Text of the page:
Cities experiment while the legislature regulates
As more Florida cities allow the use of motorized scooters on streets and sidewalks, the Florida Legislature wants to put into place a statewide regulatory framework for uniform rules governing companies providing scooter sharing services. The motorized scooters, or “micromobility devices” as they’re also referred to, are already on the streets of Tampa, Ft. Lauderdale, Coral Gables – and now Miami, under a pilot program that just started there.
Miami has taken a cautious approach, approving only a six-month pilot scooter program in the city’s District 2, an area north of the Miami River on either side Interstate 95. And even that almost didn’t happen, with two of the five city commissioners voting no, citing safety concerns.
Six companies are taking part in the trial under rules set by the city: Riders must be 18 or older and have a driver’s license, can only ride on streets, sidewalks or in bike lanes, and can’t take on a rider or ride outside District 2. They should also wear helmets and yield to pedestrians.
The system works through a phone app – the company leaves its scooters in strategic locations and moves them around during the day and evening to anticipate demand – and riders pay through the app, for as little as $1 an hour. Many of the six companies are already providing service to at least one other city in Florida and cities outside the state.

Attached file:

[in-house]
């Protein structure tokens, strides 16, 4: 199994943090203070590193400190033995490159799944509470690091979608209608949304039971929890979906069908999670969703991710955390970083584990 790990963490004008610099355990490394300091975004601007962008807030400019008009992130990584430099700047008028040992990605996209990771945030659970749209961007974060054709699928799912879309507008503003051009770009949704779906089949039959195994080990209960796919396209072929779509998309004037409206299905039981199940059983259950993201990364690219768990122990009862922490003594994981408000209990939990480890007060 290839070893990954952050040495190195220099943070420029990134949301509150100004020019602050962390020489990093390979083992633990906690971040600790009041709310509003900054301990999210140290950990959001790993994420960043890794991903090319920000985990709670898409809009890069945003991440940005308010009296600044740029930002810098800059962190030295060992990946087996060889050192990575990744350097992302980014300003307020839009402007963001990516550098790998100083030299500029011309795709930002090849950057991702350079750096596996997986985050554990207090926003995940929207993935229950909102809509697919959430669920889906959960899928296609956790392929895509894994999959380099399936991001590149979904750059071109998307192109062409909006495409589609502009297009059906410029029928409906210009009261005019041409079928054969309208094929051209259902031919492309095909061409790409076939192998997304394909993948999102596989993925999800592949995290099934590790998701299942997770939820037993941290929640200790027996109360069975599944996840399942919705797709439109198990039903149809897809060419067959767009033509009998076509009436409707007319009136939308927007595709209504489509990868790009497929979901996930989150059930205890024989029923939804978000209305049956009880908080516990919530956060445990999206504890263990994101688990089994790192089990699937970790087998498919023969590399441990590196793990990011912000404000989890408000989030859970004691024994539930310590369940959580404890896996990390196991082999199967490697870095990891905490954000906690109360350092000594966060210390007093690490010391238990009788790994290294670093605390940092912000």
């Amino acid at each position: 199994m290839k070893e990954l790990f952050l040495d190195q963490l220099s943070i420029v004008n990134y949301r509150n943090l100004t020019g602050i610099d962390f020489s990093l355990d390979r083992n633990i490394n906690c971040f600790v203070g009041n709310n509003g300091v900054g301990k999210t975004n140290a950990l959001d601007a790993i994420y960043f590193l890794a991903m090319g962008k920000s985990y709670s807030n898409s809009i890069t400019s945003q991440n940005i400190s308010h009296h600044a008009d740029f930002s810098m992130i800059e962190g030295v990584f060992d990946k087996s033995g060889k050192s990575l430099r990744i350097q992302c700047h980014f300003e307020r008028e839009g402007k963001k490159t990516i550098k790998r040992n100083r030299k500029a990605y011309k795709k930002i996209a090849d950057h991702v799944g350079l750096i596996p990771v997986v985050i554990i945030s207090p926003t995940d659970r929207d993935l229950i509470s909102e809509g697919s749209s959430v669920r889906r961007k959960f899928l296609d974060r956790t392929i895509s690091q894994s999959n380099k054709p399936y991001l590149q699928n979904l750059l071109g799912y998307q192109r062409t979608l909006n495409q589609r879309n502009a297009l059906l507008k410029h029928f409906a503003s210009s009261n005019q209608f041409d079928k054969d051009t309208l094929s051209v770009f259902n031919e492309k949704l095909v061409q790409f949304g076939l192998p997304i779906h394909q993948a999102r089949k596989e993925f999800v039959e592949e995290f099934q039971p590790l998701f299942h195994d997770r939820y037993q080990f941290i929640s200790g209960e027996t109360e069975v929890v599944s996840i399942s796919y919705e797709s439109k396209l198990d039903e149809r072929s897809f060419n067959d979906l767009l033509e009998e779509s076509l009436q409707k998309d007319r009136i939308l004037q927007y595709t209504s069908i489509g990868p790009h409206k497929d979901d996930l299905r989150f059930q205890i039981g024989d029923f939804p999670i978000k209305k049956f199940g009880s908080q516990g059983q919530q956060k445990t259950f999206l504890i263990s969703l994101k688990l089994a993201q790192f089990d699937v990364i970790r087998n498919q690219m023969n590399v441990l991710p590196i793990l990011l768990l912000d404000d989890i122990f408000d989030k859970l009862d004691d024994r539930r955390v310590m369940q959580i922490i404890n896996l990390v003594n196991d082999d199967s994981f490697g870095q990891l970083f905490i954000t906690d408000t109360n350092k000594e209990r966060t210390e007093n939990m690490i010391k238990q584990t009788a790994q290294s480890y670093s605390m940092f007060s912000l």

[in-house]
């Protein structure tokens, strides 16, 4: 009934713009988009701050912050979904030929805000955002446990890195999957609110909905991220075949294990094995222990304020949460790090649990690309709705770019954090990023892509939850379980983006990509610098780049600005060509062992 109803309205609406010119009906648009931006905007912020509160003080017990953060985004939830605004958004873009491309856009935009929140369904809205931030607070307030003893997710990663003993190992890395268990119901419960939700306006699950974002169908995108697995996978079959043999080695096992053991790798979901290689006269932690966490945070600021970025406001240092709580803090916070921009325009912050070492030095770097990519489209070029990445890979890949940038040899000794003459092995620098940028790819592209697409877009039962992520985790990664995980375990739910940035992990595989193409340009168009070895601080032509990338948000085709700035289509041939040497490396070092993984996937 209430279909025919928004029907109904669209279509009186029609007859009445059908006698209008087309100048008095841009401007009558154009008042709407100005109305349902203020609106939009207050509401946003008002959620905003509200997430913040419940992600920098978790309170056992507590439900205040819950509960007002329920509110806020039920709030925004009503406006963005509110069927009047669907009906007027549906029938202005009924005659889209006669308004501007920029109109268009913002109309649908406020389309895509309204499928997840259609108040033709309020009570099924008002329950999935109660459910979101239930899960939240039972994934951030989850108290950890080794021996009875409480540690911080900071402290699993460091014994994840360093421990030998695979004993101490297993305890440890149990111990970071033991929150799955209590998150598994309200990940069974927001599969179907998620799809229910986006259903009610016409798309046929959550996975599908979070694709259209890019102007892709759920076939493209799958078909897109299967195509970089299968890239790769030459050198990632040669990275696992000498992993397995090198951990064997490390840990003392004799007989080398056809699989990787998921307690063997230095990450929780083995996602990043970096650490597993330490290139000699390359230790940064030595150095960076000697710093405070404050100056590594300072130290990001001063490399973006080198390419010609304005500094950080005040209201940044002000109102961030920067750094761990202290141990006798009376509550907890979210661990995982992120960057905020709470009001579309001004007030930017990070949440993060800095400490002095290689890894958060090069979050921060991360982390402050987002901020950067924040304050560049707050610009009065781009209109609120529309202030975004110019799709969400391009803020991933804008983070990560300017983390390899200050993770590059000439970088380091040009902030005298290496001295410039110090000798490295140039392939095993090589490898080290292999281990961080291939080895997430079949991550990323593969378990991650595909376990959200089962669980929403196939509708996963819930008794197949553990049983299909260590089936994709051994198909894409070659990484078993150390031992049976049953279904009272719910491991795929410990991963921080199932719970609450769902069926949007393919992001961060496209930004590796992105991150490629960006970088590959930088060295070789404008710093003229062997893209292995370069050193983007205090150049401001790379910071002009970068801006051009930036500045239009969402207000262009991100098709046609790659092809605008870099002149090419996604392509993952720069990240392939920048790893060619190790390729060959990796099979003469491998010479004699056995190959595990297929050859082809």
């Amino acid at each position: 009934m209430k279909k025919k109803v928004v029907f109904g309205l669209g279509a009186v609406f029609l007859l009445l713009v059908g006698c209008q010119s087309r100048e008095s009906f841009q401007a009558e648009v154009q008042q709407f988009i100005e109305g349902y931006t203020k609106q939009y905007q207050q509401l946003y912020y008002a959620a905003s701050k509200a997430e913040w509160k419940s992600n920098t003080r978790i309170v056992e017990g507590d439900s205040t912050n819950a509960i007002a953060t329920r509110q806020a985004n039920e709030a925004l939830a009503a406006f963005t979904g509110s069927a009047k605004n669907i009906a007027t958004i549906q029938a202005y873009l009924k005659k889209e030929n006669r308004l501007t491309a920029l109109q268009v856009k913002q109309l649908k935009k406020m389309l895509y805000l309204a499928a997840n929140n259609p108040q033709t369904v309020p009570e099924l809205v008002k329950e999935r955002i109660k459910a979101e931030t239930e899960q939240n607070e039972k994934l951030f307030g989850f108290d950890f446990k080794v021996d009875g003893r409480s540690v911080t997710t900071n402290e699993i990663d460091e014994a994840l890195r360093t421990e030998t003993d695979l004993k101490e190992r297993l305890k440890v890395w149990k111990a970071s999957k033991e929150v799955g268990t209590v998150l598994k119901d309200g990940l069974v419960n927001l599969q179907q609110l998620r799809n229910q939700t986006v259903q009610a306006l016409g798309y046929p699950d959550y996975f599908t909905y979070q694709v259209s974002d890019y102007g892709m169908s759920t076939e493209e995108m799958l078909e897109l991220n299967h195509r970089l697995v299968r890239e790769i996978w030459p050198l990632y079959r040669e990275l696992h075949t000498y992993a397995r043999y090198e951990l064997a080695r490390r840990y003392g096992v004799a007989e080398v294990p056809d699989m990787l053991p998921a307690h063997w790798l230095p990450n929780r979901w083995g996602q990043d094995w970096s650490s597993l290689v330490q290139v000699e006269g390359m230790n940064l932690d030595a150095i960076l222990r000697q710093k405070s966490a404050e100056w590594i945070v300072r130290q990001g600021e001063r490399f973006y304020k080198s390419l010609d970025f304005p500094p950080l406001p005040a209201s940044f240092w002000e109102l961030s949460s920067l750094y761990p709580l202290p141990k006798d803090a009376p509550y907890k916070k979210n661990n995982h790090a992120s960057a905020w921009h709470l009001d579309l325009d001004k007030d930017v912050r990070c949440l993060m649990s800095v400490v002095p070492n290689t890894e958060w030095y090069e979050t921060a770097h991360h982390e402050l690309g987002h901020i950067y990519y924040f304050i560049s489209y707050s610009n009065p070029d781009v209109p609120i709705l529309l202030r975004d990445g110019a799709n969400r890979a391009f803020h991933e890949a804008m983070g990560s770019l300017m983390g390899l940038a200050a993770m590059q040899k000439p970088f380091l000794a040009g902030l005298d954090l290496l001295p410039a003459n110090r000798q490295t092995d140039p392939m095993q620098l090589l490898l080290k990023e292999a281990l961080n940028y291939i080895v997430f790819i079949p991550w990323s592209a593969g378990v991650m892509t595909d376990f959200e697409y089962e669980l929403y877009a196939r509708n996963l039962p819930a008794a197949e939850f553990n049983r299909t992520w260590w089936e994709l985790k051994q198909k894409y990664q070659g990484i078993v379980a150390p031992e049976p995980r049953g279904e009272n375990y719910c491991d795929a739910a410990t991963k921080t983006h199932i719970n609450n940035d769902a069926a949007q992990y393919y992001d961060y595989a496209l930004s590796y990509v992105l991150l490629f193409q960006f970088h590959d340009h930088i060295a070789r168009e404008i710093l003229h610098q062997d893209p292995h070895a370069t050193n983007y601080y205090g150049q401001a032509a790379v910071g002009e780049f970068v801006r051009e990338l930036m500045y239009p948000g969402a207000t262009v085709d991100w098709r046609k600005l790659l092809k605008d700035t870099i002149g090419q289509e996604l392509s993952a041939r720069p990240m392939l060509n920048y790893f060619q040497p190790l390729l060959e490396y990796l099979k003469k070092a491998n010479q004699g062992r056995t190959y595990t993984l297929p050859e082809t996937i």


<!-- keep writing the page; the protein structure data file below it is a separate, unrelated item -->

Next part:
Scooters in scooter-sharing networks usually have a maximum speed of 20mph but can be governed to lower speeds by geo-fencing – virtual speed limits set by software using wireless technology based on the scooter’s location. They’re quite the rave on college campuses.
The Florida Legislature is considering two similar bills, HB 453 by Rep. Jackie Toledo (R-Tampa) which is poised to go before the full House, and SB 542 by Senator Jeff Brandes (R-Pinellas), which is ready for its last committee stop. The bills would establish state regulation for scooter sharing services, limiting the ability of cities and counties to do so.
The bills, for instance, would require local governments to treat scooter riders like bicyclists, without added burdensome regulation. The proactive effort is designed to prevent a repeat of the ride-sharing dilemma (Uber & Lyft) of a few years ago, where legality and different rules applied depending on the locality.
LMA Newsletter of 4-15-19